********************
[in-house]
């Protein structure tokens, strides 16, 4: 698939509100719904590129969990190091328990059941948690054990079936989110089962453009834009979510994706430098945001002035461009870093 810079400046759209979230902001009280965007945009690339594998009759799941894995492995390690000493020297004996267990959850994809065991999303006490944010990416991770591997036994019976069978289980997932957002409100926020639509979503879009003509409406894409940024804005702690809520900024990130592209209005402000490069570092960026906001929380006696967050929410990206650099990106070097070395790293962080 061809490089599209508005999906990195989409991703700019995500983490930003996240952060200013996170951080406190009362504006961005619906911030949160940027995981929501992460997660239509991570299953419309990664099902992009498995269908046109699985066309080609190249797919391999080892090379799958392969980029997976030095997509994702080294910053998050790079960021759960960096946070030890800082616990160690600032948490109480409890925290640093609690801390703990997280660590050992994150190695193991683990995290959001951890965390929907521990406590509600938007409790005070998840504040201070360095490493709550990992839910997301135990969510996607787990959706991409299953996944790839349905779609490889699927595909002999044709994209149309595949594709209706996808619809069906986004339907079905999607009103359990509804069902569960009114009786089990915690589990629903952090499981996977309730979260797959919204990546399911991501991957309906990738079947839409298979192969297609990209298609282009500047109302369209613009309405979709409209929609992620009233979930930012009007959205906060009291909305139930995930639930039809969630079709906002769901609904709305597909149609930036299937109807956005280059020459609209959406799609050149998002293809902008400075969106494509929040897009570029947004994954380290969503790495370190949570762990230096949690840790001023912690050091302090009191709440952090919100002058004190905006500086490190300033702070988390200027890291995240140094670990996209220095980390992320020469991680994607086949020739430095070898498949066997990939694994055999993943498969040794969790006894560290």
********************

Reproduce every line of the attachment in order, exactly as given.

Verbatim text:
[in-house]
């Protein structure tokens, strides 16, 4: 698939509100719904590129969990190091328990059941948690054990079936989110089962453009834009979510994706430098945001002035461009870093 810079400046759209979230902001009280965007945009690339594998009759799941894995492995390690000493020297004996267990959850994809065991999303006490944010990416991770591997036994019976069978289980997932957002409100926020639509979503879009003509409406894409940024804005702690809520900024990130592209209005402000490069570092960026906001929380006696967050929410990206650099990106070097070395790293962080 061809490089599209508005999906990195989409991703700019995500983490930003996240952060200013996170951080406190009362504006961005619906911030949160940027995981929501992460997660239509991570299953419309990664099902992009498995269908046109699985066309080609190249797919391999080892090379799958392969980029997976030095997509994702080294910053998050790079960021759960960096946070030890800082616990160690600032948490109480409890925290640093609690801390703990997280660590050992994150190695193991683990995290959001951890965390929907521990406590509600938007409790005070998840504040201070360095490493709550990992839910997301135990969510996607787990959706991409299953996944790839349905779609490889699927595909002999044709994209149309595949594709209706996808619809069906986004339907079905999607009103359990509804069902569960009114009786089990915690589990629903952090499981996977309730979260797959919204990546399911991501991957309906990738079947839409298979192969297609990209298609282009500047109302369209613009309405979709409209929609992620009233979930930012009007959205906060009291909305139930995930639930039809969630079709906002769901609904709305597909149609930036299937109807956005280059020459609209959406799609050149998002293809902008400075969106494509929040897009570029947004994954380290969503790495370190949570762990230096949690840790001023912690050091302090009191709440952090919100002058004190905006500086490190300033702070988390200027890291995240140094670990996209220095980390992320020469991680994607086949020739430095070898498949066997990939694994055999993943498969040794969790006894560290």